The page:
Thank you!

    • Nellie says:

      ooops! I just opened the link for the polar in a new tab and saw the review once I had submitted that comment, sorry!

      • Erica House says:

        No problem! Let me know if you have any questions at all about the Polar. I really am so happy with it!

        • KC Kahn says:

          I love my Polar s210. I wish they still made it. My original one broke after 15 years, but I was lucky enough to find one on ebay! It has everything I need and I can’t find another newer model with the exact same “goodies” without having too many!
          Thanks for the “beast” comment. I’m not really, just a hardcore endurance cyclist! I am a “beast” about The Chopped. I would love for you to take a look at my website for some healthful, nutritious Chopped meals. I’ve been eating this way for 15 years and getting stronger and leaner all the time.

  • misszippy1 says:

    I think HR training is really great. My only dispute would be that old 208 minus age rule…it can really be off for some people. So I think it’s great you included alternatives to it.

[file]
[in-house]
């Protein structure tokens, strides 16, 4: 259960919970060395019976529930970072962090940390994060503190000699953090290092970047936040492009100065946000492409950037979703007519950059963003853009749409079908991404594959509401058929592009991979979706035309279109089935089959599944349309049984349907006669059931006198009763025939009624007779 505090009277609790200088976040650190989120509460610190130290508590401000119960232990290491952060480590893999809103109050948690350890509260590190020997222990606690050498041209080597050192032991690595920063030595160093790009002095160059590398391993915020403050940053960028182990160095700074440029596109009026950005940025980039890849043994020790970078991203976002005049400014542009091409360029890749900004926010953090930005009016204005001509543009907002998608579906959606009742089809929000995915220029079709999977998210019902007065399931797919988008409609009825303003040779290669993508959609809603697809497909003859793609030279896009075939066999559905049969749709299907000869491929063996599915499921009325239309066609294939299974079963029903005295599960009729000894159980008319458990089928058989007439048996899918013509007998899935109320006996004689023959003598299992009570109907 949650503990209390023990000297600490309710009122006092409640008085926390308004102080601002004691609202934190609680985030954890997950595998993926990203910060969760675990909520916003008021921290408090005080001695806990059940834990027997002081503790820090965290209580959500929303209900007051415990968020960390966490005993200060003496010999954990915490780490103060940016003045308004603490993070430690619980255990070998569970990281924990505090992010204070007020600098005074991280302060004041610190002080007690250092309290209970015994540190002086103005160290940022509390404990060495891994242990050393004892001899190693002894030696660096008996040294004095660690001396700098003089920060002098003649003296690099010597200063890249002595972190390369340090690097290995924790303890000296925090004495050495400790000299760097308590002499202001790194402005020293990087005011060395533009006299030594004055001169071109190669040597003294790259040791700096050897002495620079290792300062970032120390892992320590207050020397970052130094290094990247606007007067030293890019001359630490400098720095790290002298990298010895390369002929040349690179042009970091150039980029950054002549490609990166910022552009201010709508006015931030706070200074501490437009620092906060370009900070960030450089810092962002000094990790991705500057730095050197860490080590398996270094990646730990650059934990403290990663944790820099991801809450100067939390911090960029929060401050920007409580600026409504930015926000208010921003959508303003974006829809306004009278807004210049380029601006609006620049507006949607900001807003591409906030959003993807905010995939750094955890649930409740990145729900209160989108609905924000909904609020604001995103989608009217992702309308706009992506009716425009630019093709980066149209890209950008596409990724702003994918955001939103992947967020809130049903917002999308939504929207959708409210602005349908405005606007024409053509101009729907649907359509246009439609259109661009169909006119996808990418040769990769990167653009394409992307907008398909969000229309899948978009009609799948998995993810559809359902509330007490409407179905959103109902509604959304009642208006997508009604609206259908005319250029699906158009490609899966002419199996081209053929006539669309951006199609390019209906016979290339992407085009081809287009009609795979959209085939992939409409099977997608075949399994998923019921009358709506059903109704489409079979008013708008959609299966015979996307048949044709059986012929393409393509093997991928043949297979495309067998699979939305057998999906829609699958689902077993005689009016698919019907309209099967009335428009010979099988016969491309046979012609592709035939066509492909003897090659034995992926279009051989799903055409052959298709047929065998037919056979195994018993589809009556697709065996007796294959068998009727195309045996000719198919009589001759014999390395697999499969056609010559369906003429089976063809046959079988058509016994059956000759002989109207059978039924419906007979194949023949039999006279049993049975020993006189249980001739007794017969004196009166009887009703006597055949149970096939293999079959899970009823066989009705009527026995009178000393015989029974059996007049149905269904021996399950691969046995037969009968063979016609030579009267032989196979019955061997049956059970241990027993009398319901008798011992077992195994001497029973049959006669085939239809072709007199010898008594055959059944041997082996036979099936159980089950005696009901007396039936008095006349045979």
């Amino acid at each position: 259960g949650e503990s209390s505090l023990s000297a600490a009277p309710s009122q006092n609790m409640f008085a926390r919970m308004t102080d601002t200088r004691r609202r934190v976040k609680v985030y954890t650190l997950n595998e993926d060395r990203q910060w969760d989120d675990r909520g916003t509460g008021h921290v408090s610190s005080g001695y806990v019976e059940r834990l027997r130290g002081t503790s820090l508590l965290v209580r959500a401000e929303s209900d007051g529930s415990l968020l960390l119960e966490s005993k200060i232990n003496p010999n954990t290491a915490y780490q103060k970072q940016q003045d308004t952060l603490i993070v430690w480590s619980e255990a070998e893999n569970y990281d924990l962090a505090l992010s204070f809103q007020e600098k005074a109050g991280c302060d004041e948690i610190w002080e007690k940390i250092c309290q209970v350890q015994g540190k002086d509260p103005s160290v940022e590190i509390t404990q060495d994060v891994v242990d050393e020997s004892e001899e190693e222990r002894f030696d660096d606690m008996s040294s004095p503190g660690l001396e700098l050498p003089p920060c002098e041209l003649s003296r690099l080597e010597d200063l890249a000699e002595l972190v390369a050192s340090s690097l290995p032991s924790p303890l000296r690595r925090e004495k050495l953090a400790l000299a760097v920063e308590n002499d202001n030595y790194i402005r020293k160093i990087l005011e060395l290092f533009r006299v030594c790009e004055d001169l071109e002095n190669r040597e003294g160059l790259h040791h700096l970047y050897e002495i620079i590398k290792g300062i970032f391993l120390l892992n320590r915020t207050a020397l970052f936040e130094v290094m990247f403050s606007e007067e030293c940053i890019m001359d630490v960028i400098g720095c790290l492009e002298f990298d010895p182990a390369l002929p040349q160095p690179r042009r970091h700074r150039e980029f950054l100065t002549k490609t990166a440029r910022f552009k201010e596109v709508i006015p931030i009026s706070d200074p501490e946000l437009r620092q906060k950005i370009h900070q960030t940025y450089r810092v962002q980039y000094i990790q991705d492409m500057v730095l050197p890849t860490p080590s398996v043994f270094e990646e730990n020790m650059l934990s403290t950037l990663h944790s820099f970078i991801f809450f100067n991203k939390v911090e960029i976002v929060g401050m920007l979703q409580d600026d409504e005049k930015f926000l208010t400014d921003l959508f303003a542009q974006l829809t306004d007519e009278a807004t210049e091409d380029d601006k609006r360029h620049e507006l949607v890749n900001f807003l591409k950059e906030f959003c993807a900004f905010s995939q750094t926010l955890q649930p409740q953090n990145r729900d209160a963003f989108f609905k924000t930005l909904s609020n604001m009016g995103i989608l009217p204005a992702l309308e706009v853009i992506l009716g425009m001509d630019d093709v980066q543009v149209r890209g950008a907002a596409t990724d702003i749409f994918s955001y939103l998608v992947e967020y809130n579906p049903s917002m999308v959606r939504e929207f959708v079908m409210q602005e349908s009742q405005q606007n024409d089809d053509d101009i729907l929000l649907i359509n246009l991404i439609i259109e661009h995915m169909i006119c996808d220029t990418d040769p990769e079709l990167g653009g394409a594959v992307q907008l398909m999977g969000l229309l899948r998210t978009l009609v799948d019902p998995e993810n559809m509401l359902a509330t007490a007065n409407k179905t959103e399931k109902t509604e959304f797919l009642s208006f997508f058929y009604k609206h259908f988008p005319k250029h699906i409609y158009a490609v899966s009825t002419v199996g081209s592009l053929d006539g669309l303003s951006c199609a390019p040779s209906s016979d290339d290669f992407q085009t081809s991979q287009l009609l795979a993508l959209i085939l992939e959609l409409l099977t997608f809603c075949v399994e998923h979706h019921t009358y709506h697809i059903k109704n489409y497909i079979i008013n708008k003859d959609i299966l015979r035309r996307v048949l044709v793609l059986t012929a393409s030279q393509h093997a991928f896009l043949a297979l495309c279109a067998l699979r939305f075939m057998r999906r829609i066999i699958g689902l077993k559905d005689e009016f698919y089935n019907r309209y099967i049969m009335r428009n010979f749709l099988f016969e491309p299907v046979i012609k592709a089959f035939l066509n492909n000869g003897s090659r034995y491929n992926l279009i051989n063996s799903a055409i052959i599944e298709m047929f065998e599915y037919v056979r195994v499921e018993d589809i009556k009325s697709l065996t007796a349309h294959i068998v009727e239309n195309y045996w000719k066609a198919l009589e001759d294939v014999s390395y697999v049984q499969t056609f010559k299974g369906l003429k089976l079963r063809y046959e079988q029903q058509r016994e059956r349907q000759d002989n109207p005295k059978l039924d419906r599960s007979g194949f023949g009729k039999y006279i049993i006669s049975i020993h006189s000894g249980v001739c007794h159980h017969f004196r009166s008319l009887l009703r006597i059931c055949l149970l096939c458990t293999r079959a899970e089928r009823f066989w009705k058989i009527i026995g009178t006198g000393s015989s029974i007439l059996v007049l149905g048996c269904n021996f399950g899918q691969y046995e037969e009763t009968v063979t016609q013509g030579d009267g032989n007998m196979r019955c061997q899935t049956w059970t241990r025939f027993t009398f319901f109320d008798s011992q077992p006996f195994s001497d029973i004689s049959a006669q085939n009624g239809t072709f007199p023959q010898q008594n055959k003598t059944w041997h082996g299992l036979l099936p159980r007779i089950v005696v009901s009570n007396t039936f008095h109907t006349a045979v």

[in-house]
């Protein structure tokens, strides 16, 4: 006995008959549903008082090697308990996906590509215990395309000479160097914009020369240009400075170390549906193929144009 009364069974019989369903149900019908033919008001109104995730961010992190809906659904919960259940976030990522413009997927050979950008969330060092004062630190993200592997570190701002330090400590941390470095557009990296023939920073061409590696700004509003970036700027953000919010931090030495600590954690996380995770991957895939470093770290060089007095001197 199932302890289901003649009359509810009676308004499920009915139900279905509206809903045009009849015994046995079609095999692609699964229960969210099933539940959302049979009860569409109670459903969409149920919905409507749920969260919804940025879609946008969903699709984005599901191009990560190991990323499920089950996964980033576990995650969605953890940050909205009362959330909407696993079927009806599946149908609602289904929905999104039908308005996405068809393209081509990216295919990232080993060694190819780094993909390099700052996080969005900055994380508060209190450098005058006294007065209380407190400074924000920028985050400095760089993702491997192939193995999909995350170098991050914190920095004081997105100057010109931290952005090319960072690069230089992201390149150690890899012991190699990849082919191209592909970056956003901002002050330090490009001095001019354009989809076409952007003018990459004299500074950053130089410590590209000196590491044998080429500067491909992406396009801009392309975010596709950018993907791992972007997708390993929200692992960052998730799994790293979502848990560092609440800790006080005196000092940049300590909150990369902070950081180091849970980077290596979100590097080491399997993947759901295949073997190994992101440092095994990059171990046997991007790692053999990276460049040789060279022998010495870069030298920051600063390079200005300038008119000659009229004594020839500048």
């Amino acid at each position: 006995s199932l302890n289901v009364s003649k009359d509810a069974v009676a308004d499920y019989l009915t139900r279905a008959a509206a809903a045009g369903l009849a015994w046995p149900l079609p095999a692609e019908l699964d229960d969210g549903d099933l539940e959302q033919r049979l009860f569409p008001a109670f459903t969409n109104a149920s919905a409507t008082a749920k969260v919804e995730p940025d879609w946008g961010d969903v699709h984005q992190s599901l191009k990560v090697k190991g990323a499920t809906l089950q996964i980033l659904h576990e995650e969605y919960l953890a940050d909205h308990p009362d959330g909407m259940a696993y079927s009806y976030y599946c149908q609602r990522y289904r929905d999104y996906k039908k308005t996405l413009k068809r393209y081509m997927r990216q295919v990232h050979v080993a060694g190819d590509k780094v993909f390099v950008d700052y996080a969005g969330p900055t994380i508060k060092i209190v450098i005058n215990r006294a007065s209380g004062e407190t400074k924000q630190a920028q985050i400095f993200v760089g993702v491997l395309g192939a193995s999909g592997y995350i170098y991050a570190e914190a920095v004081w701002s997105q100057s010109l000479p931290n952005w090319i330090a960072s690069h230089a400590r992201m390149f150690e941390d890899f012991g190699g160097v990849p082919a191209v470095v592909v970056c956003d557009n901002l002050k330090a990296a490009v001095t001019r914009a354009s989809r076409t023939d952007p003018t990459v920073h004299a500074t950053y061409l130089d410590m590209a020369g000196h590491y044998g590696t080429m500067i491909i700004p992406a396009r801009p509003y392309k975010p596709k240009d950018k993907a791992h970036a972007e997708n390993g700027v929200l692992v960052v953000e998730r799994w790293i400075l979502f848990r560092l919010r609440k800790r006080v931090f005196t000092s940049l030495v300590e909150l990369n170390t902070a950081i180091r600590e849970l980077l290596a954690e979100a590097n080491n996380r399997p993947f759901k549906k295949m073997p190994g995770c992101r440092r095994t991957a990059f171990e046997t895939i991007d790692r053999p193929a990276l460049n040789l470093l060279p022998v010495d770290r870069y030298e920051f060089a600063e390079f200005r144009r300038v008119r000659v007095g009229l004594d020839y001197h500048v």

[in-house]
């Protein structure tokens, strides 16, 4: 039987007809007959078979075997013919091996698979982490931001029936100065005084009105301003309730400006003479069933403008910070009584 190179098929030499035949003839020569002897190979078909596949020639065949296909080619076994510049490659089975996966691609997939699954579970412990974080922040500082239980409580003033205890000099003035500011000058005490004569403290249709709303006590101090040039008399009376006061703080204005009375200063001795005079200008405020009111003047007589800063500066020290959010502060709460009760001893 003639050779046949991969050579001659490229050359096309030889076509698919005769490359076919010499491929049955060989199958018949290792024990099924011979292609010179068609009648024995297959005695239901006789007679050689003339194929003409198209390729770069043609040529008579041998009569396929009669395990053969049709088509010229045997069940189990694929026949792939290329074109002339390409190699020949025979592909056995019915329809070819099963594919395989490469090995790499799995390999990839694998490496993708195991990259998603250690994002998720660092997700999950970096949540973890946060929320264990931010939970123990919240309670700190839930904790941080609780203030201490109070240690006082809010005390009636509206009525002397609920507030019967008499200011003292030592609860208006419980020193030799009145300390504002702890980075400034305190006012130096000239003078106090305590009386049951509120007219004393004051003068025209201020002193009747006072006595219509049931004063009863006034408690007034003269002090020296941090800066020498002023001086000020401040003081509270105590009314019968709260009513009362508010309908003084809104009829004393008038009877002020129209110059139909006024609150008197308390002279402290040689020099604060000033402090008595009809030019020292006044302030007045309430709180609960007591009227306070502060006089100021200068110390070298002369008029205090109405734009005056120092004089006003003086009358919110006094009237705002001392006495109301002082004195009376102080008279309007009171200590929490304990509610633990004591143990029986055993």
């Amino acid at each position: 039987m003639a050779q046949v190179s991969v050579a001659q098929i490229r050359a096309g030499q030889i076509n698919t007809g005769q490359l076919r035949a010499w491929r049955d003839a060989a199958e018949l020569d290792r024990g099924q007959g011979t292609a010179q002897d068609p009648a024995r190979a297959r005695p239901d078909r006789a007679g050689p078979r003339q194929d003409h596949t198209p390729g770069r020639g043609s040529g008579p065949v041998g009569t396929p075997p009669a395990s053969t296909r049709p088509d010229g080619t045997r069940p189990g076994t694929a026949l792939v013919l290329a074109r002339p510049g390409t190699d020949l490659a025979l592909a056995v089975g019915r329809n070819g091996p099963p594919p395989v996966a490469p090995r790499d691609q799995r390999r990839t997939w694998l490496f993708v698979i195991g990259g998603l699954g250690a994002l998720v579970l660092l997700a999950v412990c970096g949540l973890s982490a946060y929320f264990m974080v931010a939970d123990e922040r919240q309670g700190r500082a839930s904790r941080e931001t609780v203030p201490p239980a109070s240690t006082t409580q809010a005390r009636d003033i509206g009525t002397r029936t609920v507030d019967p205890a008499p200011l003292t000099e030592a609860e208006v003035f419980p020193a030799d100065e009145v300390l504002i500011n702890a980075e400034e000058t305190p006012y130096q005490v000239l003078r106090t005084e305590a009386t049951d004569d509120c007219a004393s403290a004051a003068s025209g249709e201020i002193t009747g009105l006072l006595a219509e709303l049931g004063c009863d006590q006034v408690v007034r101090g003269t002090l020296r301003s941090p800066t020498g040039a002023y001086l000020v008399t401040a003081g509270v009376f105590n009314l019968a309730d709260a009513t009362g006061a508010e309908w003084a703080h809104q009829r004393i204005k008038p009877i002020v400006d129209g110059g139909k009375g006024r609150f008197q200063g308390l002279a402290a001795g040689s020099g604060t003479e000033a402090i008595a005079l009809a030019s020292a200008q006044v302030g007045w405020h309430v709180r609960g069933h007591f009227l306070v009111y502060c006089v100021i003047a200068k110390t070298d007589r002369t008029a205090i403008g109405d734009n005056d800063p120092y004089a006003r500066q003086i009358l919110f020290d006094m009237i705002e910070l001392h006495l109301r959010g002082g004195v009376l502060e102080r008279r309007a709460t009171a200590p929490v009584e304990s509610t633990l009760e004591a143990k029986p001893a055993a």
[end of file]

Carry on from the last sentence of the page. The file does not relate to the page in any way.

• Erica House says:

      I’ve found the the max HR formula I included is much more accurate (for me at least!)

    • KC Kahn says:

      The number is actually 220 minus your age. But it’s still inaccurate. I’ve seen my max lately and it’s 189. At 56 that would means my Max should be 164. I cruise at 164 :). This formula was devised for college students in their early 20’s many years ago. It is much more accurate for younger athletic people.

  • Helen says:

    I calculate dmy v02 max in my ap bio class using this weird machine I forgot the name of. lol. But, I like this method too. =)

  • Traci B says:

    This is so interesting. I have tendonitis in my ankle & haven’t been able to run or do my usual workouts. I’ve just been doing weights for upper body & leg lift type stuff. I have a relatively inexpensive Timex HRM & during these “easy” workouts my calorie burn for close to an hour has been close to 200. Dealing with an injury, trying to watch what I eat because I can’t workout like I was & then seeing a lousy 200 calories burned has been depressing!!! I’m going to get my manual out but I’m not sure my HRM has the v02 option. Thanks for the info